... returned, closely followed by two men, one of whom bore manacles such as were used to secure prisoners in the dungeon. Sir George did not speak. He turned to the men and motioned with his hand toward Dorothy. I sprang to my feet, intending to interfere by force, if need be, to prevent the outrage; but before I could ...
— Dorothy Vernon of Haddon Hall • Charles Major

... facts and observations which he now set about digesting into a treatise of some magnitude, to be entitled "An Inquiry into the Present State of Polite Learning in Europe." As the work grew on his hands his sanguine temper ran ahead of his labors. Feeling secure of success in England, he was anxious to forestall the piracy of the Irish press; for as yet, the Union not having taken place, the English law of copyright did not extend to the other side of the Irish Channel. He wrote, therefore, to his friends in Ireland, urging them to ...
— Oliver Goldsmith • Washington Irving

... of Roncesvalles tells of an agony equally hopeless and equally secure from every touch ...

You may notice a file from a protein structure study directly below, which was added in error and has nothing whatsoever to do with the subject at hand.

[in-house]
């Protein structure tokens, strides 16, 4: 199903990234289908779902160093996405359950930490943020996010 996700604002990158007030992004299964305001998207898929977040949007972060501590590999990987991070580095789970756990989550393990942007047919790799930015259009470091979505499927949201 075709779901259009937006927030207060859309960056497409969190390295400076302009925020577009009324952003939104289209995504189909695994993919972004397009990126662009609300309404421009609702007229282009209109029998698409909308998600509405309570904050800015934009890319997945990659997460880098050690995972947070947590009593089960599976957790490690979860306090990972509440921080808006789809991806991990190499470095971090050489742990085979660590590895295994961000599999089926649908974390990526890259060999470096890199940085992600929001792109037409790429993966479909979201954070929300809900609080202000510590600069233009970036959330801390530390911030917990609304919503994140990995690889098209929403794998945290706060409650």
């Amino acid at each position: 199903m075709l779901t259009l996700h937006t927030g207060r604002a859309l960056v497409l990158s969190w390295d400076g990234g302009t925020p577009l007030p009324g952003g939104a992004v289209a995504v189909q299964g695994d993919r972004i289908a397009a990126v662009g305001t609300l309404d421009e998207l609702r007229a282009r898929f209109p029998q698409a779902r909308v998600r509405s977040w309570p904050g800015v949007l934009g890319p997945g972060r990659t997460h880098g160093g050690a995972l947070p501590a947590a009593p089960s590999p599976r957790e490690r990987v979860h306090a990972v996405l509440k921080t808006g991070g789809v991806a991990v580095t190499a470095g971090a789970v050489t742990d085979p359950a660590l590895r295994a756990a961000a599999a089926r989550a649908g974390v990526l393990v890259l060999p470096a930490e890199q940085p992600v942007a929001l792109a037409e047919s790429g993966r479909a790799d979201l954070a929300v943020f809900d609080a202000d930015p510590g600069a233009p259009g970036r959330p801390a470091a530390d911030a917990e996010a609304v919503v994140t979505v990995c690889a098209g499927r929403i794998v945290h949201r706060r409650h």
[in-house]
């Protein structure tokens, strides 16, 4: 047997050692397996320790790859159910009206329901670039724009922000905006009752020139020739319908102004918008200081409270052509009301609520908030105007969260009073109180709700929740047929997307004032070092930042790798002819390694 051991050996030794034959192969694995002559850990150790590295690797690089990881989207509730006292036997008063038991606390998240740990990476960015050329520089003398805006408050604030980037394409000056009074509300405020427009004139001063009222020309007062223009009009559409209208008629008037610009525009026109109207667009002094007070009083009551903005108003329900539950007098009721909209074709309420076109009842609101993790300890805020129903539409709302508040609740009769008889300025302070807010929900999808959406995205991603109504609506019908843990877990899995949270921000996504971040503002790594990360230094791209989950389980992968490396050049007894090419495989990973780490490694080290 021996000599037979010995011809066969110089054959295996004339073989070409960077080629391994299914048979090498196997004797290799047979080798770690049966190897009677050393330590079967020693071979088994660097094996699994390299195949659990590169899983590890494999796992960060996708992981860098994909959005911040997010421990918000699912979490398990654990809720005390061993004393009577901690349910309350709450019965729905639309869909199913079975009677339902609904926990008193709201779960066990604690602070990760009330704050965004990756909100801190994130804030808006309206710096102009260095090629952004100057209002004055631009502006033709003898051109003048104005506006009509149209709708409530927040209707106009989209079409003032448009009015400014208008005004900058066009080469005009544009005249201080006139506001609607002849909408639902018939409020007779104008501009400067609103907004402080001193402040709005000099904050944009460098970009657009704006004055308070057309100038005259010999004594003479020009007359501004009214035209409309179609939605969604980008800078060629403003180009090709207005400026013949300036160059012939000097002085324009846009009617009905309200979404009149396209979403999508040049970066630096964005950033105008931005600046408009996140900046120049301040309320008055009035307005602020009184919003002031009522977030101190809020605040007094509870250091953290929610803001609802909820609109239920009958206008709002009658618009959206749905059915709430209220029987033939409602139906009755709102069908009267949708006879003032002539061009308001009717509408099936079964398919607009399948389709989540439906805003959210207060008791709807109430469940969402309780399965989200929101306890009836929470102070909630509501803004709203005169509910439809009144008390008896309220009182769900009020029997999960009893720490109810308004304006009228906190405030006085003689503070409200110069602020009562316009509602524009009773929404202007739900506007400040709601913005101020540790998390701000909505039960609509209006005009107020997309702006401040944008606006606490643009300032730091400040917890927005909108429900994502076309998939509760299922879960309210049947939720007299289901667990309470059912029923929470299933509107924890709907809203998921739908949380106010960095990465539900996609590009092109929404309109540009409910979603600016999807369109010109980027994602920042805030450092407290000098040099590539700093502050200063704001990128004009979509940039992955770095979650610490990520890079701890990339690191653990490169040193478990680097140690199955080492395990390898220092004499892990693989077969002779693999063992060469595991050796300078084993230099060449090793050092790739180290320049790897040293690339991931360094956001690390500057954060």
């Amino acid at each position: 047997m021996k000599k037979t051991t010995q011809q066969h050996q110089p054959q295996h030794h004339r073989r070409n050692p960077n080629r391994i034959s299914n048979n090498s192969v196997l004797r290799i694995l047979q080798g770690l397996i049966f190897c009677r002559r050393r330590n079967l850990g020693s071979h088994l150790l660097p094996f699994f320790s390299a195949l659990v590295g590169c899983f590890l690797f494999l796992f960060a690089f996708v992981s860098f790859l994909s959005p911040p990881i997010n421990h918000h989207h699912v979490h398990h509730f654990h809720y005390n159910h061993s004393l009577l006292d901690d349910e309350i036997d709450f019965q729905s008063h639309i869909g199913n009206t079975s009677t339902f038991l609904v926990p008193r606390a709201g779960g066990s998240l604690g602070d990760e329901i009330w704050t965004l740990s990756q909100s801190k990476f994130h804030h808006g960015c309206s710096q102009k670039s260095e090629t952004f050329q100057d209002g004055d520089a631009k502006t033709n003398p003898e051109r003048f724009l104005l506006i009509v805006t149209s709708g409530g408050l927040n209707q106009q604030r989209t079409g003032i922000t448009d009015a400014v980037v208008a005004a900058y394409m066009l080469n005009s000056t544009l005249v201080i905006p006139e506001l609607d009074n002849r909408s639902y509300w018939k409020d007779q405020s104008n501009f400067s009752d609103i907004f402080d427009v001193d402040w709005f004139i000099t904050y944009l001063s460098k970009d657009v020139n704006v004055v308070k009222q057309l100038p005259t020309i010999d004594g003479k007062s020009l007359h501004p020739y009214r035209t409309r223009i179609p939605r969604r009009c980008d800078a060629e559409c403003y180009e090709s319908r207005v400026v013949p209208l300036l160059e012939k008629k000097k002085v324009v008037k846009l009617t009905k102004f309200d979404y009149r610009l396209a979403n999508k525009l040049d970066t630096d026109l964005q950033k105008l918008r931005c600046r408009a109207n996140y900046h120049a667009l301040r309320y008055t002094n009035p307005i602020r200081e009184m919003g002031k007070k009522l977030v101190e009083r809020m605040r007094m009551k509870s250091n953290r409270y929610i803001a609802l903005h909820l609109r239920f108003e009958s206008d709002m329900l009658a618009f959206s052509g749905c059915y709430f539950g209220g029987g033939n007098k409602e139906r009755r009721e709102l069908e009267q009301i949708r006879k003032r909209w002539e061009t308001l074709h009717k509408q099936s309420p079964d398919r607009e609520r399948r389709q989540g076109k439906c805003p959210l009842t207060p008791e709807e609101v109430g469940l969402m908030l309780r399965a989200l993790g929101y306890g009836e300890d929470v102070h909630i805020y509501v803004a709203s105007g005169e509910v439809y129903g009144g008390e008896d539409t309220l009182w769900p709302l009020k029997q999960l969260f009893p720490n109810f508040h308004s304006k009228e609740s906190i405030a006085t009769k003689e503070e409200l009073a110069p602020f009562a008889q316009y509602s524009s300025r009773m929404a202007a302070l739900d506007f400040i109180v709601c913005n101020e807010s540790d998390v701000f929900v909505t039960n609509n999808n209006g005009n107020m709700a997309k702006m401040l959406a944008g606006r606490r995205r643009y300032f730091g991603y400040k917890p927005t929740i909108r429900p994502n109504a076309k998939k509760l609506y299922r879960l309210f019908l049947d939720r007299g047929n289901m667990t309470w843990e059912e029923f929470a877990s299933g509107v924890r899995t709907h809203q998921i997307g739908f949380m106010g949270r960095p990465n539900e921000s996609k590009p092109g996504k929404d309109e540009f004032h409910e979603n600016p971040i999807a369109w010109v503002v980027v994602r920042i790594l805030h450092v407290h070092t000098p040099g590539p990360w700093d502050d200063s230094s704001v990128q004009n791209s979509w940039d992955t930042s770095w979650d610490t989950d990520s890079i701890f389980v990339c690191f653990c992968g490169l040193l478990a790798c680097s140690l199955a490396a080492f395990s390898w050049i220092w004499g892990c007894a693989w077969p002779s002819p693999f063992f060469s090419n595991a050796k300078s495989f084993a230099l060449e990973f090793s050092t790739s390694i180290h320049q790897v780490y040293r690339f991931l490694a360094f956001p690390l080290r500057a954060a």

— Epic and Romance - Essays on Medieval Literature • W. P. Ker

... tones were gravely conventional. "If you have followed me out here, as you say, to render me a service it must be one for which I shall be deeply grateful, Mr. Thode. I am staying at the Palace Hotel and if you will walk there with me we can talk, secure from intrusion. How did you know I ...
— The Fifth Ace • Douglas Grant

... Nay, not a coil! good fellowship I'll show If thou wilt succor me. I'll be to thee A faithful friend, as no snake ever yet. Lift me, and quickly from the flames bear forth: For thee I shall grow light." Thereat shrank up That monstrous reptile to a finger's length; And grasping this, unto a place secure From burning, Nala bore it, where the air Breathed freshly, and the fire's black path was stayed. Then made the Prince to lay the serpent down, But yet again it speaks: "Nishadha's Lord, Grasp me and slowly go, counting ...